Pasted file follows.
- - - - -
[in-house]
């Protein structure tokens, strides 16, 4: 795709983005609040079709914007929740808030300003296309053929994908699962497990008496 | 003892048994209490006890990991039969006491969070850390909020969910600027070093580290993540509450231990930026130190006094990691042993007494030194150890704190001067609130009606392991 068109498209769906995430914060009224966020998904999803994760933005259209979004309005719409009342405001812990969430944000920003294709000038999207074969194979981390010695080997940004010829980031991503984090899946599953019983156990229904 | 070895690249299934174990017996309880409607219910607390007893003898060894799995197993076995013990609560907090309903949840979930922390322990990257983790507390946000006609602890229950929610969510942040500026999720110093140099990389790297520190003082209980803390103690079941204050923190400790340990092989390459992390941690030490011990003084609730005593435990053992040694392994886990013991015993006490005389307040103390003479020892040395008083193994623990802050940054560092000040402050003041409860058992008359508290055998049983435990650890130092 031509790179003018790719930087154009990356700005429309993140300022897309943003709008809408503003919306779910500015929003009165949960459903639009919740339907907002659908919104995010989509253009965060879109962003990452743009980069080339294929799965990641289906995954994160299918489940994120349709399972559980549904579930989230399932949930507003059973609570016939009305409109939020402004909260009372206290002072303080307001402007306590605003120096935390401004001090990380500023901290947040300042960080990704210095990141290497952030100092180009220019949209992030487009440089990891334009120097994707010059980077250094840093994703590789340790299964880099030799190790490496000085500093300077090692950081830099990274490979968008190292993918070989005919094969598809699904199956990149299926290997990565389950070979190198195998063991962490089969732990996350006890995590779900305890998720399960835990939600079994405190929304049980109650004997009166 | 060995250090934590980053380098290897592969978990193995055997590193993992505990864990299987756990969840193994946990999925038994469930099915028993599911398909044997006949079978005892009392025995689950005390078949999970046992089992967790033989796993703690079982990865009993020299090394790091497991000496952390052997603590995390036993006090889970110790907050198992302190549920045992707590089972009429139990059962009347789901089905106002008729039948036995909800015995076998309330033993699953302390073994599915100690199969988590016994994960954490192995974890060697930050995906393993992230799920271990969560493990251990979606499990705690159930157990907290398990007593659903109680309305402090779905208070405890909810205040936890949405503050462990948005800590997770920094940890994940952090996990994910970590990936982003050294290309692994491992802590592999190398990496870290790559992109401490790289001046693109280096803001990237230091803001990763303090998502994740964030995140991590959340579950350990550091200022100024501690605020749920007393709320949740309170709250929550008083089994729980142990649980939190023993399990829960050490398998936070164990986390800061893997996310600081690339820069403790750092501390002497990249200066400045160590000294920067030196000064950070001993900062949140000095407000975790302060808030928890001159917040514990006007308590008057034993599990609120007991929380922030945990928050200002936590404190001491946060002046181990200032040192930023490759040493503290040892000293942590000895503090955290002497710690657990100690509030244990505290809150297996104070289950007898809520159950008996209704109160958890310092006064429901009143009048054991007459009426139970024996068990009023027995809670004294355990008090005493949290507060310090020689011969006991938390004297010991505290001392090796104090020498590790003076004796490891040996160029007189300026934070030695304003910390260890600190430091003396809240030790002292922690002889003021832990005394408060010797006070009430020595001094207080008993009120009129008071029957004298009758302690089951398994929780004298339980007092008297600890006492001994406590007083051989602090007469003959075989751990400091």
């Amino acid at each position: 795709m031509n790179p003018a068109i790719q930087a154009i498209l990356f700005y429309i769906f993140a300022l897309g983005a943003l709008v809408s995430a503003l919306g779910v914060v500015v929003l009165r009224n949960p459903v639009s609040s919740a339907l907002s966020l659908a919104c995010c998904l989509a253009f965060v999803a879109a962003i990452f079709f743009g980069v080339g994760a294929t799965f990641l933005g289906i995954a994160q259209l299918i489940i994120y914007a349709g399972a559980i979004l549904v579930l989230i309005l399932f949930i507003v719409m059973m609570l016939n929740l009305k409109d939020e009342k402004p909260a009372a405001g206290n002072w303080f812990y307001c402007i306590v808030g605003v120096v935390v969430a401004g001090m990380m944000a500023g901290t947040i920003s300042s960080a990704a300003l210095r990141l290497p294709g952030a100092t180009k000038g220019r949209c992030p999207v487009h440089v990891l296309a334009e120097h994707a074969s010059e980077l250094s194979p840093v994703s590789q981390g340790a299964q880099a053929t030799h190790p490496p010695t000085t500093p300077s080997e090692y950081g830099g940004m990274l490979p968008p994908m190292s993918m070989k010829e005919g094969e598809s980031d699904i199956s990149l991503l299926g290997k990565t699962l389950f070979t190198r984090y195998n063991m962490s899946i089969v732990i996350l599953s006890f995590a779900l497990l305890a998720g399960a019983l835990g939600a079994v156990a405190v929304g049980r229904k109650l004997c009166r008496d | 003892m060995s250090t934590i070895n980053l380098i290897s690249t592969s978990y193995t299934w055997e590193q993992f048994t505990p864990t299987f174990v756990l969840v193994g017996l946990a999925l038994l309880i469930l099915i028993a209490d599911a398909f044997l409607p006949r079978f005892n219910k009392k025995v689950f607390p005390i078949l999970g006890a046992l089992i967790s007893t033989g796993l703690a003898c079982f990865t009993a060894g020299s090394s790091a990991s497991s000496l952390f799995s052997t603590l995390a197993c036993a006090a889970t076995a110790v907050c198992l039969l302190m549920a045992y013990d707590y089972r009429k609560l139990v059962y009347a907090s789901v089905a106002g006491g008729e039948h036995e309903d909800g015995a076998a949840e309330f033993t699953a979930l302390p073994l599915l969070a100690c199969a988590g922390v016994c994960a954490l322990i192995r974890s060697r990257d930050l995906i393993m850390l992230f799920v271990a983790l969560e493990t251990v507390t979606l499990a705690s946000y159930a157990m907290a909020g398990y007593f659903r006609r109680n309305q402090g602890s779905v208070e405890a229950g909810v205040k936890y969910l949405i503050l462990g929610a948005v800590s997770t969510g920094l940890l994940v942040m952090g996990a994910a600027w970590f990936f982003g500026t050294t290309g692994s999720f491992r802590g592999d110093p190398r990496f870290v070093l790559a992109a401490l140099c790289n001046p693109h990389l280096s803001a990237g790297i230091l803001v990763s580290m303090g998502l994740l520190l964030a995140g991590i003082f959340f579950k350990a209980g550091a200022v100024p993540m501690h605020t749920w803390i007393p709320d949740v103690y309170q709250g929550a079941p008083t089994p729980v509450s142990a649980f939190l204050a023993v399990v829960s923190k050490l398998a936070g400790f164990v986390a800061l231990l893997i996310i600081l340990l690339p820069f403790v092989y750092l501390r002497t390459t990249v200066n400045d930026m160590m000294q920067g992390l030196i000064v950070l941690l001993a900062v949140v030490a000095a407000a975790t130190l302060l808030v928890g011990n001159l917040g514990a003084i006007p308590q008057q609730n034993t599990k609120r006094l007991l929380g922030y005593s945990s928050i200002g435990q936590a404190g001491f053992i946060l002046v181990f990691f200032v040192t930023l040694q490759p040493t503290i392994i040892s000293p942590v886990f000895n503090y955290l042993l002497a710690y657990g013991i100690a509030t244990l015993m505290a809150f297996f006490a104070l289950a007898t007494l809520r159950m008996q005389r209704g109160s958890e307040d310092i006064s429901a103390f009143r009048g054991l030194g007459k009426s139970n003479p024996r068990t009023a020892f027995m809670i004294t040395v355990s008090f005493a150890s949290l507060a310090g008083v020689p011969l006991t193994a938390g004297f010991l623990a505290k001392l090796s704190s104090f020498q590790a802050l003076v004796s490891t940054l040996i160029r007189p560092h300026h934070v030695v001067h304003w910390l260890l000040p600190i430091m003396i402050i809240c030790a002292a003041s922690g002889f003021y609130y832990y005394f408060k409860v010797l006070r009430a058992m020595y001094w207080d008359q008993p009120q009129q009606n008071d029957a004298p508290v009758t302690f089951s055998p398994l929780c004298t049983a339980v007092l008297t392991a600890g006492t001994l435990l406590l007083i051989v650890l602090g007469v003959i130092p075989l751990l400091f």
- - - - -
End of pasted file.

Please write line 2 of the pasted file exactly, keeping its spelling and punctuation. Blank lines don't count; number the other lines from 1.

């Protein structure tokens, strides 16, 4: 795709983005609040079709914007929740808030300003296309053929994908699962497990008496 | 003892048994209490006890990991039969006491969070850390909020969910600027070093580290993540509450231990930026130190006094990691042993007494030194150890704190001067609130009606392991 068109498209769906995430914060009224966020998904999803994760933005259209979004309005719409009342405001812990969430944000920003294709000038999207074969194979981390010695080997940004010829980031991503984090899946599953019983156990229904 | 070895690249299934174990017996309880409607219910607390007893003898060894799995197993076995013990609560907090309903949840979930922390322990990257983790507390946000006609602890229950929610969510942040500026999720110093140099990389790297520190003082209980803390103690079941204050923190400790340990092989390459992390941690030490011990003084609730005593435990053992040694392994886990013991015993006490005389307040103390003479020892040395008083193994623990802050940054560092000040402050003041409860058992008359508290055998049983435990650890130092 031509790179003018790719930087154009990356700005429309993140300022897309943003709008809408503003919306779910500015929003009165949960459903639009919740339907907002659908919104995010989509253009965060879109962003990452743009980069080339294929799965990641289906995954994160299918489940994120349709399972559980549904579930989230399932949930507003059973609570016939009305409109939020402004909260009372206290002072303080307001402007306590605003120096935390401004001090990380500023901290947040300042960080990704210095990141290497952030100092180009220019949209992030487009440089990891334009120097994707010059980077250094840093994703590789340790299964880099030799190790490496000085500093300077090692950081830099990274490979968008190292993918070989005919094969598809699904199956990149299926290997990565389950070979190198195998063991962490089969732990996350006890995590779900305890998720399960835990939600079994405190929304049980109650004997009166 | 060995250090934590980053380098290897592969978990193995055997590193993992505990864990299987756990969840193994946990999925038994469930099915028993599911398909044997006949079978005892009392025995689950005390078949999970046992089992967790033989796993703690079982990865009993020299090394790091497991000496952390052997603590995390036993006090889970110790907050198992302190549920045992707590089972009429139990059962009347789901089905106002008729039948036995909800015995076998309330033993699953302390073994599915100690199969988590016994994960954490192995974890060697930050995906393993992230799920271990969560493990251990979606499990705690159930157990907290398990007593659903109680309305402090779905208070405890909810205040936890949405503050462990948005800590997770920094940890994940952090996990994910970590990936982003050294290309692994491992802590592999190398990496870290790559992109401490790289001046693109280096803001990237230091803001990763303090998502994740964030995140991590959340579950350990550091200022100024501690605020749920007393709320949740309170709250929550008083089994729980142990649980939190023993399990829960050490398998936070164990986390800061893997996310600081690339820069403790750092501390002497990249200066400045160590000294920067030196000064950070001993900062949140000095407000975790302060808030928890001159917040514990006007308590008057034993599990609120007991929380922030945990928050200002936590404190001491946060002046181990200032040192930023490759040493503290040892000293942590000895503090955290002497710690657990100690509030244990505290809150297996104070289950007898809520159950008996209704109160958890310092006064429901009143009048054991007459009426139970024996068990009023027995809670004294355990008090005493949290507060310090020689011969006991938390004297010991505290001392090796104090020498590790003076004796490891040996160029007189300026934070030695304003910390260890600190430091003396809240030790002292922690002889003021832990005394408060010797006070009430020595001094207080008993009120009129008071029957004298009758302690089951398994929780004298339980007092008297600890006492001994406590007083051989602090007469003959075989751990400091």